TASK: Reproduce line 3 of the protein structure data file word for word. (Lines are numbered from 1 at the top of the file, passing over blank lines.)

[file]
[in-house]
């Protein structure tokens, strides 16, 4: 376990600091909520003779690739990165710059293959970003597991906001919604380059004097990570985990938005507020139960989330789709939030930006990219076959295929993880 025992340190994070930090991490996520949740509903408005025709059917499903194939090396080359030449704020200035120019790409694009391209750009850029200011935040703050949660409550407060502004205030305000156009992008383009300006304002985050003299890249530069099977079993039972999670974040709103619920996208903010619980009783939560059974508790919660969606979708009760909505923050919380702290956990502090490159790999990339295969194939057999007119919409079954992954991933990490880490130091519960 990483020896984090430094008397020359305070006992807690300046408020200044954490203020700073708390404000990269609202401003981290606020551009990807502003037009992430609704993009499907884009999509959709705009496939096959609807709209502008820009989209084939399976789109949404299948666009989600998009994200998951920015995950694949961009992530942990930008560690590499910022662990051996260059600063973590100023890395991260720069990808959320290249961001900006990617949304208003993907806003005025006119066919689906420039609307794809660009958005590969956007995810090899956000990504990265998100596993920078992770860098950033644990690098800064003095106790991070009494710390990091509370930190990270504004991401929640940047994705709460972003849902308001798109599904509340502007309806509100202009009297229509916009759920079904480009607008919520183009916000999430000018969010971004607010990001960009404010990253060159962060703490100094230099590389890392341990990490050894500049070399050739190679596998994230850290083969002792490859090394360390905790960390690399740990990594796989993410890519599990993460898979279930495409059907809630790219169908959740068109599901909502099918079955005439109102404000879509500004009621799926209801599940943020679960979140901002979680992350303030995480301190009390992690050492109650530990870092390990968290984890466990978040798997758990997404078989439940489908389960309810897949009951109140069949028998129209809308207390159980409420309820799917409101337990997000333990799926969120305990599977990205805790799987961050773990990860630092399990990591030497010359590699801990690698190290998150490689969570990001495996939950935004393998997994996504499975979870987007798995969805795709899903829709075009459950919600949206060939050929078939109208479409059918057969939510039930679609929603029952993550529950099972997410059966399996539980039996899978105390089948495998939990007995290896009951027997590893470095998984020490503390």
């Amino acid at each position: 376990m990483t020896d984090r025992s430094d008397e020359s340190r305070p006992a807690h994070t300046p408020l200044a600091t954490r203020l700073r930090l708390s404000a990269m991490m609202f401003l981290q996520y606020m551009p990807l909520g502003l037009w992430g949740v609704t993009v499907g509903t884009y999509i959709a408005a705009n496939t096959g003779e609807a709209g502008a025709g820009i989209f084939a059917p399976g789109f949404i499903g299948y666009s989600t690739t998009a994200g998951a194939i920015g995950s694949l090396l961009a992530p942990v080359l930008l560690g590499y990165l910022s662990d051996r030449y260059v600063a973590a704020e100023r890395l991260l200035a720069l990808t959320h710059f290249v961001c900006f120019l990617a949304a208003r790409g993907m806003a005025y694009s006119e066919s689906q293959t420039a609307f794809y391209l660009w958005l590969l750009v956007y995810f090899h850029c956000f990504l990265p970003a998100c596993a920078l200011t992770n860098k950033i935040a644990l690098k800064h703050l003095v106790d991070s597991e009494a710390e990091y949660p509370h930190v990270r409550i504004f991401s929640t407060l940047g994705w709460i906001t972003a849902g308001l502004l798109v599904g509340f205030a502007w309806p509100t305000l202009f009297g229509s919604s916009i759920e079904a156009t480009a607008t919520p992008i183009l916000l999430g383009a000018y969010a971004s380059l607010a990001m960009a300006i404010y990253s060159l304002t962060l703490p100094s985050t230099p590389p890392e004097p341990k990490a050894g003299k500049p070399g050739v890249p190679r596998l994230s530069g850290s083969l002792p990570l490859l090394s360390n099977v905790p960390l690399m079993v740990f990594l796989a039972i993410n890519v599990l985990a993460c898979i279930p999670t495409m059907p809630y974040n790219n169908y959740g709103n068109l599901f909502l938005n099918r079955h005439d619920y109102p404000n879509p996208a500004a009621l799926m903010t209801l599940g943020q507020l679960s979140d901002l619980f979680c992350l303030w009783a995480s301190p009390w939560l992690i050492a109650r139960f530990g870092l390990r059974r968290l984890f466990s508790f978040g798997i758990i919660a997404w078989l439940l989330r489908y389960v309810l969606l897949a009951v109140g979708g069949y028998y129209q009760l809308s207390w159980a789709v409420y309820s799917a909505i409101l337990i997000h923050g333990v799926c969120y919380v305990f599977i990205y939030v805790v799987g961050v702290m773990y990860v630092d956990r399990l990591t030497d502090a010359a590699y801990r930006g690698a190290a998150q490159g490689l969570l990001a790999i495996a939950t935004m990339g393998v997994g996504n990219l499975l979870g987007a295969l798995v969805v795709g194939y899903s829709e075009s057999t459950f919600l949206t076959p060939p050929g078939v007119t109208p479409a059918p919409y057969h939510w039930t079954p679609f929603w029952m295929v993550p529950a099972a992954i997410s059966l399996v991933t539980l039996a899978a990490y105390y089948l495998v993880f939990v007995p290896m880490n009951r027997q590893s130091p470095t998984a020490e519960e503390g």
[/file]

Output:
């Amino acid at each position: 376990m990483t020896d984090r025992s430094d008397e020359s340190r305070p006992a807690h994070t300046p408020l200044a600091t954490r203020l700073r930090l708390s404000a990269m991490m609202f401003l981290q996520y606020m551009p990807l909520g502003l037009w992430g949740v609704t993009v499907g509903t884009y999509i959709a408005a705009n496939t096959g003779e609807a709209g502008a025709g820009i989209f084939a059917p399976g789109f949404i499903g299948y666009s989600t690739t998009a994200g998951a194939i920015g995950s694949l090396l961009a992530p942990v080359l930008l560690g590499y990165l910022s662990d051996r030449y260059v600063a973590a704020e100023r890395l991260l200035a720069l990808t959320h710059f290249v961001c900006f120019l990617a949304a208003r790409g993907m806003a005025y694009s006119e066919s689906q293959t420039a609307f794809y391209l660009w958005l590969l750009v956007y995810f090899h850029c956000f990504l990265p970003a998100c596993a920078l200011t992770n860098k950033i935040a644990l690098k800064h703050l003095v106790d991070s597991e009494a710390e990091y949660p509370h930190v990270r409550i504004f991401s929640t407060l940047g994705w709460i906001t972003a849902g308001l502004l798109v599904g509340f205030a502007w309806p509100t305000l202009f009297g229509s919604s916009i759920e079904a156009t480009a607008t919520p992008i183009l916000l999430g383009a000018y969010a971004s380059l607010a990001m960009a300006i404010y990253s060159l304002t962060l703490p100094s985050t230099p590389p890392e004097p341990k990490a050894g003299k500049p070399g050739v890249p190679r596998l994230s530069g850290s083969l002792p990570l490859l090394s360390n099977v905790p960390l690399m079993v740990f990594l796989a039972i993410n890519v599990l985990a993460c898979i279930p999670t495409m059907p809630y974040n790219n169908y959740g709103n068109l599901f909502l938005n099918r079955h005439d619920y109102p404000n879509p996208a500004a009621l799926m903010t209801l599940g943020q507020l679960s979140d901002l619980f979680c992350l303030w009783a995480s301190p009390w939560l992690i050492a109650r139960f530990g870092l390990r059974r968290l984890f466990s508790f978040g798997i758990i919660a997404w078989l439940l989330r489908y389960v309810l969606l897949a009951v109140g979708g069949y028998y129209q009760l809308s207390w159980a789709v409420y309820s799917a909505i409101l337990i997000h923050g333990v799926c969120y919380v305990f599977i990205y939030v805790v799987g961050v702290m773990y990860v630092d956990r399990l990591t030497d502090a010359a590699y801990r930006g690698a190290a998150q490159g490689l969570l990001a790999i495996a939950t935004m990339g393998v997994g996504n990219l499975l979870g987007a295969l798995v969805v795709g194939y899903s829709e075009s057999t459950f919600l949206t076959p060939p050929g078939v007119t109208p479409a059918p919409y057969h939510w039930t079954p679609f929603w029952m295929v993550p529950a099972a992954i997410s059966l399996v991933t539980l039996a899978a990490y105390y089948l495998v993880f939990v007995p290896m880490n009951r027997q590893s130091p470095t998984a020490e519960e503390g």